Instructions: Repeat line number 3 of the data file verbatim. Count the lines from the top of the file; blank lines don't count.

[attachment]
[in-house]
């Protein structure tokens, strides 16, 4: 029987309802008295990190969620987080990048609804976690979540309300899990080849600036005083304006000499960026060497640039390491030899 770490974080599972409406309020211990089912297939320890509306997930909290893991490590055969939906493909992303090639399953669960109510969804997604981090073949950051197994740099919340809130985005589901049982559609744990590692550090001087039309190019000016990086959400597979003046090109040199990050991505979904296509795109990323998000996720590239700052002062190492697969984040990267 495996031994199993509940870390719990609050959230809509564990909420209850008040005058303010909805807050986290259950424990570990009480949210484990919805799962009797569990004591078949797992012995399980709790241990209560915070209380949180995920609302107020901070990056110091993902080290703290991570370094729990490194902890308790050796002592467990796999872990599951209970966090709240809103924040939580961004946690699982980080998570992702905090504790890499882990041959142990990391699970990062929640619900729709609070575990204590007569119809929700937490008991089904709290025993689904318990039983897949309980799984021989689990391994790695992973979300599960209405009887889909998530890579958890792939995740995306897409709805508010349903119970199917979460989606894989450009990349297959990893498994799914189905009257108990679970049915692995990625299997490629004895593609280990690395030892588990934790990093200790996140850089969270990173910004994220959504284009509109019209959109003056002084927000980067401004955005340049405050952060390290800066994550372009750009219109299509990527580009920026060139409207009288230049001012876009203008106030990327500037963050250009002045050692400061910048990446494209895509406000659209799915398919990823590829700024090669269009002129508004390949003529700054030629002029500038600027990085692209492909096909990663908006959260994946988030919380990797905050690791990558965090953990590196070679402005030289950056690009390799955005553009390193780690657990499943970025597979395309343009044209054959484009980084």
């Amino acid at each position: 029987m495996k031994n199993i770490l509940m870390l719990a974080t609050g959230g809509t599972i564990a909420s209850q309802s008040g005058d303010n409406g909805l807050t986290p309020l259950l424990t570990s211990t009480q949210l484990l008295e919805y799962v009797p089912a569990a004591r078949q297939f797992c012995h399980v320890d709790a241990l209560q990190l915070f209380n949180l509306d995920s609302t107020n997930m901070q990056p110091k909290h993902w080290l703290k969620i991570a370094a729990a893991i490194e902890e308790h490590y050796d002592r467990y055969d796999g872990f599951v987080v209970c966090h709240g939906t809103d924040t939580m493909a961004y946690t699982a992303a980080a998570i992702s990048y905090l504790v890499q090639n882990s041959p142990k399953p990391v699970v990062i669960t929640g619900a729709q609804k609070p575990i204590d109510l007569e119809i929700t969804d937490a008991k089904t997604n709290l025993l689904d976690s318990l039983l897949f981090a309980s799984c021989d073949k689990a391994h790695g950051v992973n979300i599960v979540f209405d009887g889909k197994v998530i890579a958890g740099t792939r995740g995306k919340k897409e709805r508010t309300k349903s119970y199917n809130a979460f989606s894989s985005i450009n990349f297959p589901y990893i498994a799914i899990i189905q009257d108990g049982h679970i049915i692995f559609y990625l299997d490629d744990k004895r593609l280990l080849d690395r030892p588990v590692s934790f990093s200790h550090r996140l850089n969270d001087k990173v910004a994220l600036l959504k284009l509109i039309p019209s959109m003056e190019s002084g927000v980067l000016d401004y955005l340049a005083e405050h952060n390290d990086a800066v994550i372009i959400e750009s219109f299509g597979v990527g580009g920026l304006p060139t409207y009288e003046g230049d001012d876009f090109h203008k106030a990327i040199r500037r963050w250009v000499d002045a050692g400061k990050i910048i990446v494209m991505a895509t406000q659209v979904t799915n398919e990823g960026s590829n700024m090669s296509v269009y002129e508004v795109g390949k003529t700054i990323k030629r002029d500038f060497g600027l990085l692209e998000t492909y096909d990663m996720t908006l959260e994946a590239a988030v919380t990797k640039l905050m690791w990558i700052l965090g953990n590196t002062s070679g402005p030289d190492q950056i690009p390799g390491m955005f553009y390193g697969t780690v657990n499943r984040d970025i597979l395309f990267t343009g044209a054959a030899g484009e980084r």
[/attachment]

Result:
């Amino acid at each position: 029987m495996k031994n199993i770490l509940m870390l719990a974080t609050g959230g809509t599972i564990a909420s209850q309802s008040g005058d303010n409406g909805l807050t986290p309020l259950l424990t570990s211990t009480q949210l484990l008295e919805y799962v009797p089912a569990a004591r078949q297939f797992c012995h399980v320890d709790a241990l209560q990190l915070f209380n949180l509306d995920s609302t107020n997930m901070q990056p110091k909290h993902w080290l703290k969620i991570a370094a729990a893991i490194e902890e308790h490590y050796d002592r467990y055969d796999g872990f599951v987080v209970c966090h709240g939906t809103d924040t939580m493909a961004y946690t699982a992303a980080a998570i992702s990048y905090l504790v890499q090639n882990s041959p142990k399953p990391v699970v990062i669960t929640g619900a729709q609804k609070p575990i204590d109510l007569e119809i929700t969804d937490a008991k089904t997604n709290l025993l689904d976690s318990l039983l897949f981090a309980s799984c021989d073949k689990a391994h790695g950051v992973n979300i599960v979540f209405d009887g889909k197994v998530i890579a958890g740099t792939r995740g995306k919340k897409e709805r508010t309300k349903s119970y199917n809130a979460f989606s894989s985005i450009n990349f297959p589901y990893i498994a799914i899990i189905q009257d108990g049982h679970i049915i692995f559609y990625l299997d490629d744990k004895r593609l280990l080849d690395r030892p588990v590692s934790f990093s200790h550090r996140l850089n969270d001087k990173v910004a994220l600036l959504k284009l509109i039309p019209s959109m003056e190019s002084g927000v980067l000016d401004y955005l340049a005083e405050h952060n390290d990086a800066v994550i372009i959400e750009s219109f299509g597979v990527g580009g920026l304006p060139t409207y009288e003046g230049d001012d876009f090109h203008k106030a990327i040199r500037r963050w250009v000499d002045a050692g400061k990050i910048i990446v494209m991505a895509t406000q659209v979904t799915n398919e990823g960026s590829n700024m090669s296509v269009y002129e508004v795109g390949k003529t700054i990323k030629r002029d500038f060497g600027l990085l692209e998000t492909y096909d990663m996720t908006l959260e994946a590239a988030v919380t990797k640039l905050m690791w990558i700052l965090g953990n590196t002062s070679g402005p030289d190492q950056i690009p390799g390491m955005f553009y390193g697969t780690v657990n499943r984040d970025i597979l395309f990267t343009g044209a054959a030899g484009e980084r």